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‘Inundated with antisemites’: White supremacists are flooding the propaganda marketplace

While the amount of propaganda skyrocketed, in most areas of the U.S. it’s ‘a small number of people that’s doing a lot’

The amount of white supremacist propaganda handed out in the United States skyrocketed in 2022, according to a new Anti-Defamation League report, but the tactic has little to do with recruitment. 

The report, released Thursday, examined white supremacist literature that was handed out in general, as well as antisemitic propaganda specifically. The ADL found 6,751 incidents of white supremacist propaganda, a 38% increase from the previous year and the highest number since the ADL began tracking it.

Antisemitic propaganda incidents more than doubled, from 352 incidents in 2021 to 852.

While white supremacist groups have seen a boost to membership in recent years, the propaganda is aimed more at intimidating minority communities such as Jews, rather than inviting new recruits, said ADL director of investigative research Carla Hill. The report lists Florida, California, New York and Illinois as among the states with the highest number of incidents. But the number of incidents doesn’t necessarily reflect the actual size of the white supremacist movement in that area.

“It’s a small number of people that’s doing a lot. They’re extremely motivated to do this,” said Hill. “One person can literally make a town feel like it’s inundated with antisemites.”

The report identified over 50 different organizations distributing white supremacist propaganda, many of them small upstarts. But several of the groups have grown to become significant players in the hate field, including the Goyim Defense League, which has amassed a sizable following on the Telegram messaging app and pulled high-profile stunts such as projecting antisemitic messages onto the sides of notable buildings in Florida. The GDL accounted for 492 antisemitic incidents in 2022, making up 58% of antisemitic propaganda incidents in the U.S., occurring in 43 different states, which included spreading antisemitic myths and conspiracy theories.

Hill said the surge in GDL activity, which perpetrated only 74 incidents in 2021, was largely due to tactics pioneered by founder Jon Minadeo Jr., who called for a start to monthly propaganda campaigns in December 2021. Aside from the projections, Minadeo has become notorious for actions such as posing in front of Auschwitz, which Hill said has turned antisemitism “into a form of entertainment.”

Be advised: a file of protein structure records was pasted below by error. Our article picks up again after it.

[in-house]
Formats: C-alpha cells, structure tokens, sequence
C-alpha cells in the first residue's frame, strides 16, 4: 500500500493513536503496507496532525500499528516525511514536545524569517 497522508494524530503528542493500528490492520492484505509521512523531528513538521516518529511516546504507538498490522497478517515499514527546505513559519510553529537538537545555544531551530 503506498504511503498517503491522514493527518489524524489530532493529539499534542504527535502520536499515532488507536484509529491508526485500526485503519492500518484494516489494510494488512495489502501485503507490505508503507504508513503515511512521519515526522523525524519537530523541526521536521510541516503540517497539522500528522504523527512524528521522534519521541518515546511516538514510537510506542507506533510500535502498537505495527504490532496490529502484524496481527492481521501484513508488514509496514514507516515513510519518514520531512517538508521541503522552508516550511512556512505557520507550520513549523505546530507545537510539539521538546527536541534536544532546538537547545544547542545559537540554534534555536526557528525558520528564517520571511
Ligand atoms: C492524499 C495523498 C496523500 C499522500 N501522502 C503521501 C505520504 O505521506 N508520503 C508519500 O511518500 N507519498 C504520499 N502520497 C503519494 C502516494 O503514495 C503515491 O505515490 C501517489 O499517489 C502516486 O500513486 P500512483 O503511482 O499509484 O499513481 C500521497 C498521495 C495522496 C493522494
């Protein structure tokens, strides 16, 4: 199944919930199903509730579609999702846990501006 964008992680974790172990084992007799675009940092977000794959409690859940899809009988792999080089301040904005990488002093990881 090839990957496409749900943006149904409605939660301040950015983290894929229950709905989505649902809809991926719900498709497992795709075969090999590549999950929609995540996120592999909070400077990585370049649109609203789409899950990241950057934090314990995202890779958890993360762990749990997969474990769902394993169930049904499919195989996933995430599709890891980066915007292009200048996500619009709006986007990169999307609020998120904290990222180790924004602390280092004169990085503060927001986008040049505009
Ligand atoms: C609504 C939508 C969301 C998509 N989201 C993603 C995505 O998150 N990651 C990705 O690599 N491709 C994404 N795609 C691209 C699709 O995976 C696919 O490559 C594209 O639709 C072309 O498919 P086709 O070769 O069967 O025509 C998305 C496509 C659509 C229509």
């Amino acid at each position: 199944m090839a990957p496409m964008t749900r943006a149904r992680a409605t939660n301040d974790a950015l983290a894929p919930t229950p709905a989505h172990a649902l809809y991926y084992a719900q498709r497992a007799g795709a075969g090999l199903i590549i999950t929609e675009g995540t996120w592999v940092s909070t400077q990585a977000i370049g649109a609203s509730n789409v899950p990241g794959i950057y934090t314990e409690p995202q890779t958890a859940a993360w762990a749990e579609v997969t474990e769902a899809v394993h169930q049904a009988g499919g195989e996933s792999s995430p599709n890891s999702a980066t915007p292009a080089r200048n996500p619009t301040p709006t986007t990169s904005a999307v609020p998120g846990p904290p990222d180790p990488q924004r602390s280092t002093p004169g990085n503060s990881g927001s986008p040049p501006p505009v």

“He would tell followers to distribute propaganda and over time, the network really bought into this notion. They started trying to make sure they had propaganda distribution in every state. It’s all intended to give the feeling they are everywhere, that antisemitism is rampant all over the country.”

While overall incidents are up, white supremacist propaganda has declined on college campuses to the lowest levels since the ADL began tracking the data in 2017. Hill attributed this to the waning fortunes of the alt-right, a white supremacy-adjacent movement that gained popularity through figures like Milo Yiannopoulos but has since faded in influence, as well as more stringent security measures by school officials. 

Hill said it’s difficult to draw too many conclusions from the report’s statistics, saying they are “just really one data point” in tracking how white supremacy continues to evolve in the U.S. Still, all indicators are that groups such as the GDL are attracting new members and are “committed to the use of propaganda to spread and share their views.”

While many of the white supremacy movement’s leaders have been careful to tell followers to not violate laws, including when disseminating their flyers, Hill said that the language of the propaganda, no matter how hateful, doesn’t measure up to the discourse found in online gathering places like Telegram.

“We know their rhetoric is more extreme in those places than that forward-facing rhetoric where they say they’re nonviolent activists. If you watch some of Jon Minadeo’s podcasts, he says things like we’re going to kick the Jews out of the country, fire up the ovens. You can’t possibly know who is listening to that and how it may influence them to do something worse than distribute propaganda.”

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